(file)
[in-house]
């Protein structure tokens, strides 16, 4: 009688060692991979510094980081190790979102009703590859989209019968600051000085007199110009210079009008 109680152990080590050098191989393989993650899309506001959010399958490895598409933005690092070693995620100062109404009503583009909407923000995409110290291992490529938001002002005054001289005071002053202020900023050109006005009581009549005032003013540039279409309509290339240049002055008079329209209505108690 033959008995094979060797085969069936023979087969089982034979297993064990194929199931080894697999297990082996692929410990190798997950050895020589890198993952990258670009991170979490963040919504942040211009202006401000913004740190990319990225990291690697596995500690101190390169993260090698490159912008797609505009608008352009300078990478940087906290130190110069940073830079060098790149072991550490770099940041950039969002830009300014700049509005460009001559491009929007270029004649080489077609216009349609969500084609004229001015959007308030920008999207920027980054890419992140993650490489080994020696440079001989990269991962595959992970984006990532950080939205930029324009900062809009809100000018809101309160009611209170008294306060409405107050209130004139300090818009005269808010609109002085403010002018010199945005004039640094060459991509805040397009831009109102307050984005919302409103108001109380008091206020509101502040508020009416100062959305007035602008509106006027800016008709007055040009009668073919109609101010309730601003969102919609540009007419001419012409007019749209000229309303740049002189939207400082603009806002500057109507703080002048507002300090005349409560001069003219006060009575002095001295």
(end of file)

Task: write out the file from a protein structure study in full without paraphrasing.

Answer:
[in-house]
């Protein structure tokens, strides 16, 4: 009688060692991979510094980081190790979102009703590859989209019968600051000085007199110009210079009008 109680152990080590050098191989393989993650899309506001959010399958490895598409933005690092070693995620100062109404009503583009909407923000995409110290291992490529938001002002005054001289005071002053202020900023050109006005009581009549005032003013540039279409309509290339240049002055008079329209209505108690 033959008995094979060797085969069936023979087969089982034979297993064990194929199931080894697999297990082996692929410990190798997950050895020589890198993952990258670009991170979490963040919504942040211009202006401000913004740190990319990225990291690697596995500690101190390169993260090698490159912008797609505009608008352009300078990478940087906290130190110069940073830079060098790149072991550490770099940041950039969002830009300014700049509005460009001559491009929007270029004649080489077609216009349609969500084609004229001015959007308030920008999207920027980054890419992140993650490489080994020696440079001989990269991962595959992970984006990532950080939205930029324009900062809009809100000018809101309160009611209170008294306060409405107050209130004139300090818009005269808010609109002085403010002018010199945005004039640094060459991509805040397009831009109102307050984005919302409103108001109380008091206020509101502040508020009416100062959305007035602008509106006027800016008709007055040009009668073919109609101010309730601003969102919609540009007419001419012409007019749209000229309303740049002189939207400082603009806002500057109507703080002048507002300090005349409560001069003219006060009575002095001295």